Senator Win Gatchalian wants the Department of Education (DepEd), Commission on Higher Education (CHED), and the Technical Education and Skills Development Authority (TESDA) to work more closely in reviewing the senior high school program and ensuring the smooth transition of K to 12 graduates. Gatchalian is eyeing to include a review mechanism involving the three agencies in his Batang Magaling Act (Senate Bill No. 2022).
The proposed measure seeks to strengthen collaboration among the DepEd, local government units, academic communities, and industry partners to address the mismatch of K to 12 graduates and the demands of the labor market. “We can embed into the bill a mechanism for the three agencies to review the senior high school curriculum.
We can make the review more cohesive and make meetings more frequent, so there is some output that will guide and educate us policymakers,” said Gatchalian. He pointed to the difficulties encountered by senior high school graduates who pursue higher education but whose transition to college are not seamless.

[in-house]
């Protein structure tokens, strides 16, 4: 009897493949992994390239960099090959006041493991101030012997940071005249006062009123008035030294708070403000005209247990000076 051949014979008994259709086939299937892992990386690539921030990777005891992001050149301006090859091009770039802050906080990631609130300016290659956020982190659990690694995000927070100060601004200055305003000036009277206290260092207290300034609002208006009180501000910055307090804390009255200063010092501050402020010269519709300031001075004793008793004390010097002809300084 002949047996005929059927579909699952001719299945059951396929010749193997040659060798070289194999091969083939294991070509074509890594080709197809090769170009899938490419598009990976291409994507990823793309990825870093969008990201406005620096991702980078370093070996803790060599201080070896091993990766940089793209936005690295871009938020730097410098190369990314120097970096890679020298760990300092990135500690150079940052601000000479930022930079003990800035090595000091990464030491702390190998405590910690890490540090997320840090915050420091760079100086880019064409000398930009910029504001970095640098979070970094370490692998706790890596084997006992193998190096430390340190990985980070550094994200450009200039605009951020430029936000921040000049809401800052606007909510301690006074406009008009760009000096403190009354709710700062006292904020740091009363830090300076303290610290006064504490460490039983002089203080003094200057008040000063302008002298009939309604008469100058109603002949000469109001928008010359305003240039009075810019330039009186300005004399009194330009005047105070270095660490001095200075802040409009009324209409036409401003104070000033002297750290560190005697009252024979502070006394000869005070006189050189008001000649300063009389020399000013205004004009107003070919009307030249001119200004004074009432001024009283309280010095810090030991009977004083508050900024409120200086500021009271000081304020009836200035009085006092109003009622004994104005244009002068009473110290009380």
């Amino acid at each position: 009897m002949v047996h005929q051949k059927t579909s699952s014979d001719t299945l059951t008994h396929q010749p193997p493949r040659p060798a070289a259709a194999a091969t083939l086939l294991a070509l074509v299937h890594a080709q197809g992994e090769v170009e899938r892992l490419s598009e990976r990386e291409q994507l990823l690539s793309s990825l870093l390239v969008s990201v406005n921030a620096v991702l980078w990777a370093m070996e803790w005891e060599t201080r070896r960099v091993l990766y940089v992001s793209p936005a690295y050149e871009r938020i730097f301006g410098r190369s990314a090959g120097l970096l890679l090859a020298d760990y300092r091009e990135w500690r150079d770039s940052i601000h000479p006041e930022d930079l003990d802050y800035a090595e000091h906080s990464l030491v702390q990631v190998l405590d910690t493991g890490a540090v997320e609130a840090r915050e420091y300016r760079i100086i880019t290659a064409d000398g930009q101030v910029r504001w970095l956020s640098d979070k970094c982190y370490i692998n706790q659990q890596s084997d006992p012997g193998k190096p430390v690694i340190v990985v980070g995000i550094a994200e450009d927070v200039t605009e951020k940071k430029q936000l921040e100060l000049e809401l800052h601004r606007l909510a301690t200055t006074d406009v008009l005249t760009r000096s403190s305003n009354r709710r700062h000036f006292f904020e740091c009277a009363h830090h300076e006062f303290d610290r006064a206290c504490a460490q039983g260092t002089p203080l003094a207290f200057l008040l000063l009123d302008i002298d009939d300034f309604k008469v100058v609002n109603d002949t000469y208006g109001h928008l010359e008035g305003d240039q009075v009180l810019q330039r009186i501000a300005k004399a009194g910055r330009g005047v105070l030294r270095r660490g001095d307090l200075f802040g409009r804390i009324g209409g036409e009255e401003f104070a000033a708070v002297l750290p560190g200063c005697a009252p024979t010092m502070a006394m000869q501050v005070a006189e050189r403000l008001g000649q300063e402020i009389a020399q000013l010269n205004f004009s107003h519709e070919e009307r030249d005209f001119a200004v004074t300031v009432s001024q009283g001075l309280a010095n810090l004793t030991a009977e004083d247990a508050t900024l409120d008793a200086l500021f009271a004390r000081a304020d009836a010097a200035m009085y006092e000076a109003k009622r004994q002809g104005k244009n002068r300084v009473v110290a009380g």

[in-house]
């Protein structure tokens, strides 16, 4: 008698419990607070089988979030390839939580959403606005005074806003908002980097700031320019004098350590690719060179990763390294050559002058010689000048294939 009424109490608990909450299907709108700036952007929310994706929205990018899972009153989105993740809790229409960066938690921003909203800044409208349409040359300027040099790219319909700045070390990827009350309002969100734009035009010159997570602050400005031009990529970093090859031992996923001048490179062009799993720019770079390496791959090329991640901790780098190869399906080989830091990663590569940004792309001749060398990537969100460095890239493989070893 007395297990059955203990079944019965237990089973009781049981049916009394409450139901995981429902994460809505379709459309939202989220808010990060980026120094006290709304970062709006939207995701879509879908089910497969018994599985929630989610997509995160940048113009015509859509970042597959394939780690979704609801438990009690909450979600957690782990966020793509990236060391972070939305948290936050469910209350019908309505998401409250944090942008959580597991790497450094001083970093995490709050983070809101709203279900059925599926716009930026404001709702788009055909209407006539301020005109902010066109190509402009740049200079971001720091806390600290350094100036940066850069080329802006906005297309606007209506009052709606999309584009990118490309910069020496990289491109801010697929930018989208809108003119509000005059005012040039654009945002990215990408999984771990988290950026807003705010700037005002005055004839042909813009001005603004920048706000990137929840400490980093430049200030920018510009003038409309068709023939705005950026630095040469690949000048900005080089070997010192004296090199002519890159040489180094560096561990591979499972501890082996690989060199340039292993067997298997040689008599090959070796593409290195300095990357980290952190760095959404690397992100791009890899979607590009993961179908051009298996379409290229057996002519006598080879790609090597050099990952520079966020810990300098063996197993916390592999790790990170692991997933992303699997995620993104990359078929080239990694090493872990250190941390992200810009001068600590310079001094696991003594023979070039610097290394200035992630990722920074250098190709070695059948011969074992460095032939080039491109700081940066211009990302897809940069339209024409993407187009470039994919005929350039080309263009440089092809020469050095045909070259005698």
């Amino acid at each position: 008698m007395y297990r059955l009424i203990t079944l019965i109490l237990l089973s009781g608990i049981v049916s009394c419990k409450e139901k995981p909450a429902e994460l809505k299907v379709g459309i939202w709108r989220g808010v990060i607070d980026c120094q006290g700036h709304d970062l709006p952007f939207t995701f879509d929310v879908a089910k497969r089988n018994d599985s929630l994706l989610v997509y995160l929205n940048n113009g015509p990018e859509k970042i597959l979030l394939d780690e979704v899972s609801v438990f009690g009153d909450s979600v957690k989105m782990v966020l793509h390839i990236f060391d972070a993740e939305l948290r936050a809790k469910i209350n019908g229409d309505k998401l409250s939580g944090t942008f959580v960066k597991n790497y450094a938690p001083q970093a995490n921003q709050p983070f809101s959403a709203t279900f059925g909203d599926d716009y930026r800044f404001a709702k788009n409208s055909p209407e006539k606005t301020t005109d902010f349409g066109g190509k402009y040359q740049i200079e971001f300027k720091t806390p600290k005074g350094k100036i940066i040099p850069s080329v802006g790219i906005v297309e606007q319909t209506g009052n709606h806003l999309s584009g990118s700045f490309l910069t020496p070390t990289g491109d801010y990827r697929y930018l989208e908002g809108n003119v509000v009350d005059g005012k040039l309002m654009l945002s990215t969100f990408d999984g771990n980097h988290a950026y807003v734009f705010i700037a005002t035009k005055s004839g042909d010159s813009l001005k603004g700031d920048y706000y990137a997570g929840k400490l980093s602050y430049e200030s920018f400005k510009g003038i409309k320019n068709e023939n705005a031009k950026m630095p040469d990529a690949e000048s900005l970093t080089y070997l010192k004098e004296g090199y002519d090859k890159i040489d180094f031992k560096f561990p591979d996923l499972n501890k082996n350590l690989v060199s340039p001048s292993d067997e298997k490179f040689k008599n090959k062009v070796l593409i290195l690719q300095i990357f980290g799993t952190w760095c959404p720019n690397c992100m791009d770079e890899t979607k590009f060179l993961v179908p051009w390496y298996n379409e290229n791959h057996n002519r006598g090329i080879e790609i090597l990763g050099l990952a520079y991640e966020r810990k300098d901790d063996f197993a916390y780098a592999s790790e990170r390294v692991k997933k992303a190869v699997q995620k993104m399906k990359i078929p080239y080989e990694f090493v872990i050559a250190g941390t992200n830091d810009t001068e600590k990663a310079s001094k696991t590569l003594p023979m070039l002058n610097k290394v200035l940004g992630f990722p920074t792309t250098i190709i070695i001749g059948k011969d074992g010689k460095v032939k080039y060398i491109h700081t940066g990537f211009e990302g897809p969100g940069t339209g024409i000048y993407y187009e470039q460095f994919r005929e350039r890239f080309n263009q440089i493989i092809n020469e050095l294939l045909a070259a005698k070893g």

According to a tracer study by DepEd, top issues encountered by senior high school graduates who pursue higher education include difficulty and non-crediting of subjects, among others. To address these difficulties, some higher education institutions implement bridging programs, which entails more cost for the students and their families.
Gatchalian also flagged that the implementation of bridging programs is uneven because not all universities and colleges offer them.
For the lawmaker, these findings reveal that while around 80% of senior high school students pursue higher education, they are still not college ready. Gatchalian said that this outcome is the opposite of what the K to 12 promised to make its graduates employable and college ready. The Chairperson of the Senate Committee on Basic Education also raised that not all courses offered by the DepEd have accreditation from TESDA. Gatchalian reiterated that this is a dead end for learners who took the Technical-Vocational-Livelihood (TVL) track but do not have certification, which could have boosted their chances of being employed.